I love the fact that Governor Mead quickly responded to the situation and did what he could to provide help to all the people who lost their jobs.  I have found that Wyoming has an excellent organization in the Wyoming Workforce Services.  I have worked with these people often and have found them to be very professional and helpful in all of their services.  They are good people who have the best interests of the Wyoming workforce at the top of their priorities.

It’s good to see a state government marshal it’s workforce services so quickly when there is a crisis.  I applaud Governor Mead and all the good folks who work at the agencies for quickly stepping up and trying to help these people out.  I fear many will move out of the state in search of other work but I hope many will be able to find work in Wyoming.  It’s such a small state without the economic diversity of most other states.

We’ll see how this all shakes out and I’ll keep you updated as things continue to develop.

Know your Business Part 9: In-Situ Recovery (ISR) vs. Hydaulic Fracturing (Fracking)

I talk to a lot of people in the course of my job as Director of HR and IR/PR at my company.  I love to explain the method of mining – in-situ recovery (ISR) – that my company does because it is technologically fascinating, environmentally friendly, and economical.  Often when I’m explaining ISR, people wrinkle their noses – and sometimes sneer – at me and say that it sounds just like fracking.  I have to explain to them its not but, as a big supporter of fracking (aka hydraulic fracturing), I consider it important to explain what fracking is when I get this reaction.

I’ve already written about ISR uranium mining here. I have also shared how an excellent guide to economy 7 will be helpful in carrying out fracking the right way. Today, I’m going to explore fracking.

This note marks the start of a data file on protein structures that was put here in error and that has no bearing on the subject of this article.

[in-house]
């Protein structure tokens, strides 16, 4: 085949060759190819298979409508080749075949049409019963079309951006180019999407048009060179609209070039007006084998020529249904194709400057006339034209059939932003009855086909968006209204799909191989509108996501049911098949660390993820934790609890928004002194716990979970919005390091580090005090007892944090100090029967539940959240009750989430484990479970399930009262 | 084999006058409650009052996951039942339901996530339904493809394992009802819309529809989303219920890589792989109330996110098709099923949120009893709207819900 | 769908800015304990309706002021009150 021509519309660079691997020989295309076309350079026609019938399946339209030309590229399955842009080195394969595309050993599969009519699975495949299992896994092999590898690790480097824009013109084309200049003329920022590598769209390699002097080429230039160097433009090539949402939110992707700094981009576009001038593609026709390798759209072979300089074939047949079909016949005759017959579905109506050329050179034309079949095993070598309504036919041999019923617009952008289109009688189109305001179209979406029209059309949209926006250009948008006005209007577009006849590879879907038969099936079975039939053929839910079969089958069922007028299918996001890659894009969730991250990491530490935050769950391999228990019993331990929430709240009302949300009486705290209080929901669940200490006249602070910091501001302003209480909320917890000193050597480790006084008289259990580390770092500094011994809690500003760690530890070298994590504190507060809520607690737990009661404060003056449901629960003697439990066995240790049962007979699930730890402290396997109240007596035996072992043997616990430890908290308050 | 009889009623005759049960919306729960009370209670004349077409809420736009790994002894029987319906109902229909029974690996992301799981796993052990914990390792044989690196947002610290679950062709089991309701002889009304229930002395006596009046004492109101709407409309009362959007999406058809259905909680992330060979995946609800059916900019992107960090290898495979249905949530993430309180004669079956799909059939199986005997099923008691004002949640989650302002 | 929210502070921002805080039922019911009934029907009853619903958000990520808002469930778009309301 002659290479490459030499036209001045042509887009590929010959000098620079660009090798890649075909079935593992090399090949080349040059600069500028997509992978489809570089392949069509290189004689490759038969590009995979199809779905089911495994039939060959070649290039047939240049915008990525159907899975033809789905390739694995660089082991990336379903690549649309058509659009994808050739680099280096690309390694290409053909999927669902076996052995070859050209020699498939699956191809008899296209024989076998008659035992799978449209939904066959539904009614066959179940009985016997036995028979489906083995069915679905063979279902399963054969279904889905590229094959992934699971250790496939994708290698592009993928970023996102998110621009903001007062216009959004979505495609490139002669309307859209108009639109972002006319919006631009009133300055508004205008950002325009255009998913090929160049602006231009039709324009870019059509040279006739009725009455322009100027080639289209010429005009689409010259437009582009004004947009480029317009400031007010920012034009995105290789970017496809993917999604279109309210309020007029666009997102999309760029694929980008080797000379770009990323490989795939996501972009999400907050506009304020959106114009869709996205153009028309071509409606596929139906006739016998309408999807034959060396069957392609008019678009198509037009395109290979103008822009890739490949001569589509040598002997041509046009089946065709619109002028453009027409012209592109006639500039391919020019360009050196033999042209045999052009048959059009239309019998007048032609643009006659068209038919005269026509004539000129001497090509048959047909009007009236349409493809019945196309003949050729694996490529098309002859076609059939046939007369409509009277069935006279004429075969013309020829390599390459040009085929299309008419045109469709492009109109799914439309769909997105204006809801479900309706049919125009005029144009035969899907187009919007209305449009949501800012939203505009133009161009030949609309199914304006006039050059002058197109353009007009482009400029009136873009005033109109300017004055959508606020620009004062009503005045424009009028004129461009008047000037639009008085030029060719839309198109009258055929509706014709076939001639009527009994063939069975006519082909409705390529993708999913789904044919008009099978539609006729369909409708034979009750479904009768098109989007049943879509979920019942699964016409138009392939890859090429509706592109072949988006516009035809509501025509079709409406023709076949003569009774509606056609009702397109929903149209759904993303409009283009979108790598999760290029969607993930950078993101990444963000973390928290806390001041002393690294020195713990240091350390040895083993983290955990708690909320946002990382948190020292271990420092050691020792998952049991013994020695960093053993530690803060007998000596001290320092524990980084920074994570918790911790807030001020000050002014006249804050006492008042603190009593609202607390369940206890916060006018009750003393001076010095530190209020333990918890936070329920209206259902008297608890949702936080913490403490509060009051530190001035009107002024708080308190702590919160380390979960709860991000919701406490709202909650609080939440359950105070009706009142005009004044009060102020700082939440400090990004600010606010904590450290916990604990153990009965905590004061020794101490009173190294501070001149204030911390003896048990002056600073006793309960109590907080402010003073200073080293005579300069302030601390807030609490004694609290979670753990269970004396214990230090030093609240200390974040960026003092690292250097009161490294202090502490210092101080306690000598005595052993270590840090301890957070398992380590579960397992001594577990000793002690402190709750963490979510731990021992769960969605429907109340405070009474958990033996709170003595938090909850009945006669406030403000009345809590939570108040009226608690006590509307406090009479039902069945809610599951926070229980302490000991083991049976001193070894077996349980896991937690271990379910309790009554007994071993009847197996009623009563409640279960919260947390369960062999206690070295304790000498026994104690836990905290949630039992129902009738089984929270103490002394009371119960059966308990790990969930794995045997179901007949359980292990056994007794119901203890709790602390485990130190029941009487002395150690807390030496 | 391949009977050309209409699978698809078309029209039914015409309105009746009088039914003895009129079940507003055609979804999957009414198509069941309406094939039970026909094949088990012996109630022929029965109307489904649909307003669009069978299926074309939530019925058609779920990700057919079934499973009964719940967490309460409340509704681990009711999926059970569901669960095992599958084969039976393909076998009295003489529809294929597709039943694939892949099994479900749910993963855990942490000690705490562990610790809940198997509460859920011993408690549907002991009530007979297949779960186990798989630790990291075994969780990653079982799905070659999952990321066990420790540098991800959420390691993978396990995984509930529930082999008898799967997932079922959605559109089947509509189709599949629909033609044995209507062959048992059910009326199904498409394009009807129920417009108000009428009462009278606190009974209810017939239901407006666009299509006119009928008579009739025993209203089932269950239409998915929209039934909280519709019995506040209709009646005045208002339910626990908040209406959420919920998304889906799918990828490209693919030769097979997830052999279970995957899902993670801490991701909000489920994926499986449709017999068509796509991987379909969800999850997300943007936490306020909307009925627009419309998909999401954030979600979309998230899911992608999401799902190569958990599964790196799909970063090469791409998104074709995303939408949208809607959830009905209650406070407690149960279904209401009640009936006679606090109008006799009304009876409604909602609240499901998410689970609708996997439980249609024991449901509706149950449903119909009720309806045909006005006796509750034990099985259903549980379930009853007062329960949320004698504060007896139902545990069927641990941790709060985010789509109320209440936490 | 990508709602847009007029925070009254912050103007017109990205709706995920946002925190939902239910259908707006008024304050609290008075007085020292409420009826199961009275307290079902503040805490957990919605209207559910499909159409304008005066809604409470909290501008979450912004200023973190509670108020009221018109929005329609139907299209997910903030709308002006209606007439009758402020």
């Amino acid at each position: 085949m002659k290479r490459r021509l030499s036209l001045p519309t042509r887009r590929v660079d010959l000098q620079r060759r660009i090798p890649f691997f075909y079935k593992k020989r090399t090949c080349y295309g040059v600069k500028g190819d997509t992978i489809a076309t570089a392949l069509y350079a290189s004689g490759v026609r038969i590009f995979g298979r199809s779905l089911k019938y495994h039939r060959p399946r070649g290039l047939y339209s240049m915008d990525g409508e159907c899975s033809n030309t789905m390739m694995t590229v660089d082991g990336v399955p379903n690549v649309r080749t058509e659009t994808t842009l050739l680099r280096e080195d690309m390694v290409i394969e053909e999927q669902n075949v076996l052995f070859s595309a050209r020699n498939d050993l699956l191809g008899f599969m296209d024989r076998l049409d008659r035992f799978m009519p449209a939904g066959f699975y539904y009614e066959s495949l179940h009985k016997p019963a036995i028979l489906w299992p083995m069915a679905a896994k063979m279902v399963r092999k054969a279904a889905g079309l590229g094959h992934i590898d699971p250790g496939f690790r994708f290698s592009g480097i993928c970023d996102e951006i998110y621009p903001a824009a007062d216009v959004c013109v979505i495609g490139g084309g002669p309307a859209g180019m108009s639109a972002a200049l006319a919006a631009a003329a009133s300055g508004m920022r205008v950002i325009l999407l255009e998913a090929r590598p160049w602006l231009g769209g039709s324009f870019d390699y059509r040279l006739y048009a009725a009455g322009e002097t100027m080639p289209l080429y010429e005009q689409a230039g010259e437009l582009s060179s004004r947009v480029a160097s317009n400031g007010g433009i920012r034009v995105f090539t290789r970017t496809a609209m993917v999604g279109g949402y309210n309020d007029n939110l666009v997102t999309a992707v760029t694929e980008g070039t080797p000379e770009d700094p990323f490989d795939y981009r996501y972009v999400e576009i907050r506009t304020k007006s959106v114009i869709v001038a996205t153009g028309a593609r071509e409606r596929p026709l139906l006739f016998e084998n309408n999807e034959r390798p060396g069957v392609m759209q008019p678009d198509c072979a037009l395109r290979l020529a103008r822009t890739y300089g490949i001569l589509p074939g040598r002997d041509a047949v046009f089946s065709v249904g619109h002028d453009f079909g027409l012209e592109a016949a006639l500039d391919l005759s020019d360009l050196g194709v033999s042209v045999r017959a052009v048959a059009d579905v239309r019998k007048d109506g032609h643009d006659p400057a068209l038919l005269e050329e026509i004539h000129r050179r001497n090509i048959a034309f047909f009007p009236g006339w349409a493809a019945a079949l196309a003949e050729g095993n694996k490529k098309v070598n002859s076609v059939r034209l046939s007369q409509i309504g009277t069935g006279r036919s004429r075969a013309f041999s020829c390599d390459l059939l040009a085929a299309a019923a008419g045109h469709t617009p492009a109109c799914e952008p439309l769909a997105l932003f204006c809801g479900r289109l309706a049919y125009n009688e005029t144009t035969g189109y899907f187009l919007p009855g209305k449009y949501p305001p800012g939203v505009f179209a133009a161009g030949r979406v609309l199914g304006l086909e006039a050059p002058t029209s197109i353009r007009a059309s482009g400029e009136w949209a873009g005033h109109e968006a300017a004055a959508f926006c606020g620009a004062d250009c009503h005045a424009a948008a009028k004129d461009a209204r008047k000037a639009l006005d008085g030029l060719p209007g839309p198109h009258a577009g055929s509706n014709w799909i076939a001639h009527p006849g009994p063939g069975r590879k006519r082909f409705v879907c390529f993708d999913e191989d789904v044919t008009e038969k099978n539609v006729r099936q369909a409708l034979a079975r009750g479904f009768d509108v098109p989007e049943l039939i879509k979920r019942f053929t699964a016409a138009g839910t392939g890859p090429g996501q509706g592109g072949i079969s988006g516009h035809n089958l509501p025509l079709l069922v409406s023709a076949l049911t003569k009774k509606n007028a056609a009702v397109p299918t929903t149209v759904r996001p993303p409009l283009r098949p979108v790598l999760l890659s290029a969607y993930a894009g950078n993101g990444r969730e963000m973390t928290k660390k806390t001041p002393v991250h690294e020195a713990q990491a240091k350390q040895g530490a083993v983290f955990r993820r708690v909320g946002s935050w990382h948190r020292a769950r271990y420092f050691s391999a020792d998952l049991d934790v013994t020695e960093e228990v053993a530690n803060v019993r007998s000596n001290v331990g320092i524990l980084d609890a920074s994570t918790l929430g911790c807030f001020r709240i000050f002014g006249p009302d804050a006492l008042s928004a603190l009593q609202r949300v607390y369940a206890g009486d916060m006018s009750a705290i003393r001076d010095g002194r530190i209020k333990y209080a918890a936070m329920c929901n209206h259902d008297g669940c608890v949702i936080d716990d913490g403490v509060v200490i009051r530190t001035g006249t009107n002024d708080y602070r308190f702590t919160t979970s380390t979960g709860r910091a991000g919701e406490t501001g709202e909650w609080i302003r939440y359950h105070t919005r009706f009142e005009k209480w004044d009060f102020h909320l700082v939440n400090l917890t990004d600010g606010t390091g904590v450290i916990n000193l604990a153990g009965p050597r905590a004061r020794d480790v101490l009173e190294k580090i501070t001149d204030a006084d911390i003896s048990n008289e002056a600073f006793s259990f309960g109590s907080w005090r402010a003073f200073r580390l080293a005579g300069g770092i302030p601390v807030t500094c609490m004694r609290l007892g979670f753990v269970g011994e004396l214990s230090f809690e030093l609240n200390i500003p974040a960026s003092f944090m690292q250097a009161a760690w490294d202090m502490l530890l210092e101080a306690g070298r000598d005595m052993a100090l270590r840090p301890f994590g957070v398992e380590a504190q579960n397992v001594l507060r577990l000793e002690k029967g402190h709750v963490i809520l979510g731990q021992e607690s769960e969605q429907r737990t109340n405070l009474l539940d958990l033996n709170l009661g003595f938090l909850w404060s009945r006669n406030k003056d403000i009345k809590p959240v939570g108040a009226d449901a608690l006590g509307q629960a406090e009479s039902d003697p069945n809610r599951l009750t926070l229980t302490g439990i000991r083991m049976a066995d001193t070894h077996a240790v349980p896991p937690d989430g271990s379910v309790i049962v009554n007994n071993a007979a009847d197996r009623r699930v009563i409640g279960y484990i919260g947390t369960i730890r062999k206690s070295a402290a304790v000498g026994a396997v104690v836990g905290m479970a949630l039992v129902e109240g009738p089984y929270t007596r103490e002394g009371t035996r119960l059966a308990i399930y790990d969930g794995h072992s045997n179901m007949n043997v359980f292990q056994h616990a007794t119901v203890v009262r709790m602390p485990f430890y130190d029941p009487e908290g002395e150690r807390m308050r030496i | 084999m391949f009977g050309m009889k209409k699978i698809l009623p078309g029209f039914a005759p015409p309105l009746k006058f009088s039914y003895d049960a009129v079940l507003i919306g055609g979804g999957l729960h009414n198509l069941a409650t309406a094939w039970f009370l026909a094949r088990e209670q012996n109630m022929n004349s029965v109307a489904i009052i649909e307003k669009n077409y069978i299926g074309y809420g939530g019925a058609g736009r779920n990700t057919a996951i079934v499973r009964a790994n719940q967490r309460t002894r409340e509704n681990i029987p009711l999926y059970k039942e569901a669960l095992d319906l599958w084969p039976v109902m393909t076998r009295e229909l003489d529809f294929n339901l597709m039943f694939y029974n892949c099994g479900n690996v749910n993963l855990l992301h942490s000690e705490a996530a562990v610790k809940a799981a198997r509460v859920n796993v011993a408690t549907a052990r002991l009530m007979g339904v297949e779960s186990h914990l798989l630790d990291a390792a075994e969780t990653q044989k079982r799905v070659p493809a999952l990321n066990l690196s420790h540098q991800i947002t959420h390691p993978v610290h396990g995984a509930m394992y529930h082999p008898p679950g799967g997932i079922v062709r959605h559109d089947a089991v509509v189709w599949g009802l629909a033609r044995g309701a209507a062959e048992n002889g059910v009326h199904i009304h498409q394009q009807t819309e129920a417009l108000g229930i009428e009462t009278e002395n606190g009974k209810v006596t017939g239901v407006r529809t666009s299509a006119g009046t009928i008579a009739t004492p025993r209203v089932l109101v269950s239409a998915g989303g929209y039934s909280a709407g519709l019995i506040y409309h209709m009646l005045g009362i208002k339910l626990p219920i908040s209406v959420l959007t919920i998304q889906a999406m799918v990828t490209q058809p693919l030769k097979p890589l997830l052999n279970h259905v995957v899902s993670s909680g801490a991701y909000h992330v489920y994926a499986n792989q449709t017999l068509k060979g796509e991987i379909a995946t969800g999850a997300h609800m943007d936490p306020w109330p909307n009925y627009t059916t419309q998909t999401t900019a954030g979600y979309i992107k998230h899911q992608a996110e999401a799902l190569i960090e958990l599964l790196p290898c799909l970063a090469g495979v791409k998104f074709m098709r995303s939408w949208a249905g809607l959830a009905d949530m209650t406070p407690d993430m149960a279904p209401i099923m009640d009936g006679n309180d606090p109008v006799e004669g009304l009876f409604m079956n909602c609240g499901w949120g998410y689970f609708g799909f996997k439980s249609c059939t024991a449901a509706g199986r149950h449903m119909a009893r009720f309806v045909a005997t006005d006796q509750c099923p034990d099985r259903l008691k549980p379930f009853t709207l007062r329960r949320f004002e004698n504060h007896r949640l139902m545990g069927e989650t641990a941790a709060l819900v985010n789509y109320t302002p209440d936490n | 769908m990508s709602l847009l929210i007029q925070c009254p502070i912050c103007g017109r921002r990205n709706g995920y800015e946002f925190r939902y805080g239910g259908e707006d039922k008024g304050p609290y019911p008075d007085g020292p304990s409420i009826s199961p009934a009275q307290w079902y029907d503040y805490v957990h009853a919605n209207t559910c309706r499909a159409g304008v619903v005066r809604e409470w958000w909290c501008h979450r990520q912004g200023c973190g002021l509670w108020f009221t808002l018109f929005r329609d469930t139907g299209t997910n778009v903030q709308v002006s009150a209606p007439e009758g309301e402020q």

Fracking has actually been around since 1949 and estimates are that over one million wells have been hydraulically fractured since.  The method is used primarily to extract natural gas and shale oil from shale formations that used to be economically impossible to develop.  With the recent technology advances in horizontal drilling, fracking has made these formations economical and as started an oil and gas boom in the United States.

Today, fracking is being used in the Bakken Shale deposit in North Dakota and Montana, the Barnett Shale deposit in Texas, and the Marcellus Shale deposit in the northeast.

Here is how fracking works.  A well is drilled straight down until a “kickoff” point is reached where the drillers start to arc off horizontally to reach the shale layer.  The well is typically about 7,000 to 8,000 ft deep from the surface to the shale layer and is cased with cement to protect the water table which is at about 800 to 1,000 ft deep.   Once the shale layer is reached, the horizontal drilling continues for about 3,000 to 4,000 ft.  Production casing is inserted into the horizontal borehole and then surrounded by cement.  Charges are then detonated inside a perforating gun that blasts small holes into the shale.  At this point, a pressurized mixture of water, sand (proppant), and chemicals are pumped into the well at about 4000 gallons per minute.  This action generates many small fissures in the shale which frees the trapped gas and oil allowing it to flow out of the well and to the surface where it piped to the market.

According to an independent Kinetico review, Its important to note that the water table is no more than 1,000 feet down and the fracking is occurring 7,000 to 8,000 feet down.  I doubt the fissures are reaching the water table 6,000 to 7,000 feet away.  I mention this because those who oppose fracking claim that the method contaminates drinking water by leaching the chemicals and methane into the water table.